Posted by Kevin on December 23, 2014.
When you enter the Sainsbury car park at its Willows store in Torquay. a big sign flashes up your car number plate. In smaller figures it also displays the time by which you must depart, viz, four hours later. There is no explanation of why, how or by whom your number plate is recorded.
I object to this. I consider my number plate to be personal information, and I consider the use of unexplained ANPR cameras to record my number plate to be intrusive and unacceptable. So I wrote to Sainsbury with a series of quite specific questions (click on the image on the right for full-size).
It wasn’t automatic – I had to push – but a few days later I got the following PR fluff response:
As with a number of organizations and public bodies, we use ANPR across a number of our sites to help our customers park fairly and easily. We do not keep any number plate data beyond that of the customer’s stay so we can ensure our car parks are not misused and there is enough space available. Our car park operators are self-regulated through the BPA’s Code of Practice for Parking Enforcement on Private Land and Unregulated Car Parks. Further to this our car park operators strictly adhere to the Surveillance Camera Code of Practice and the CCTV Code of Practice.
This response did not directly address any of my questions. Nevertheless, a couple of answers can be assumed:
I replied with more specific questions. Again, click the graphic on the right for full size. This time I focused on whether the data is given to the police, and on the policy governing when and why it is given to the police. That was six days ago and I have not had a reply.
In the meantime, more in hope than expectation, I asked the Information Commissioner’s Office for an opinion on DPA conformance. I told the ICO I would be writing this article, and asked:
For the purpose of my article, would you be willing to comment on whether
- Sainsbury is jointly responsible with the car park operator, and that therefore allowing the car park operator to self-regulate is a dereliction of duty to the customer.
- the signage is inadequate for conformance with the DPA because it gives no indication (there is no signage at all at the point at which the data is collected) on why the data is collected, nor who is responsible for it.
- the process is in breach of the DPA’s rule of proportionality since it is not necessary to publicly display personal number plates “to help our customers park fairly and easily [and] so we can ensure our car parks are not misused and there is enough space available.”
I also wrote, wondering if there is a loop-hole in the regulations,
I would be very grateful for your view on whether the police can (even if only in theory) ask for continuous notification of the recorded licence numbers to correlate against their own list of stolen vehicles. Could it be claimed that searching for stolen vehicles is in fact a continuous active investigation?
Those who know the ICO will not be surprised that once again I just got PR fluff. Click the image to the right for full size.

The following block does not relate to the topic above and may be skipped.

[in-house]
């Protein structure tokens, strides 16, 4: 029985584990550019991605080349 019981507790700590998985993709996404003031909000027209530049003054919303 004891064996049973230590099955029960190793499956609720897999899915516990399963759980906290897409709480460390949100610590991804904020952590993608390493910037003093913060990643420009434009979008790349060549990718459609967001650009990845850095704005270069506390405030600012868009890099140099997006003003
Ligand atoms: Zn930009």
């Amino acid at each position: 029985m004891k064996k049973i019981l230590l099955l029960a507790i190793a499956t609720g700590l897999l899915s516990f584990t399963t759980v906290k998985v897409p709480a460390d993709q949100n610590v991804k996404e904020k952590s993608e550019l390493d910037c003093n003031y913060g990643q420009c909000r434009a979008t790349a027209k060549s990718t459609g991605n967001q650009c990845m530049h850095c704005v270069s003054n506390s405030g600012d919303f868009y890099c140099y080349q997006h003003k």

To be honest, I was a bit surprised. Take the first paragraph, “depending on whose classed as the data controller.” The ICO’s own guidance says,
Where more than one organisation is involved, you should both know your responsibilities and obligations. If you make joint decisions about the purposes for, and operation of, the scheme, then both of you are responsible under the DPA.
A data protection code of practice for surveillance cameras and personal information
So both Sainsbury and the car park operator are jointly responsible, and Sainsbury has no excuse for not answering my queries.
However, the ICO does imply that Sainsbury is in breach. I cannot see how it can know precisely when a recorded vehicle leaves the car park. If the data is deleted, I rather suspect that it is automatically deleted after four hours. So for the period between departure and deletion, Sainsbury is in breach of the DPA.
Sadly, the ICO completely ignored my query on whether there is a potential loop-hole to enable the police to have a live feed of the data.
All of this matters. As long ago as 2006, the then Information Commissioner wrote a report entitled A Report on the Surveillance Society:
If we are to suggest overall themes they are that the future surveillance society will be one of pervasive surveillance, primarily directed at tracking and controlling mobilities of all kinds (people, objects and data) and at predicting and pre-empting behaviour.
While that may have been a scary prediction in 2006, it is an even more scary reality today.
The tragedy is that we have allowed it to happen. One of the reasons it has happened is that companies like Sainsbury, with or without a link to the police, think it is acceptable to record our number plates for no good reason – and we tend to think, what’s the harm. The harm is that surveillance is now so complete we have grown accustomed to it. I would like it to stop, please.Submitted in: Expert Views, Kevin Townsend's opinions, News_surveillance |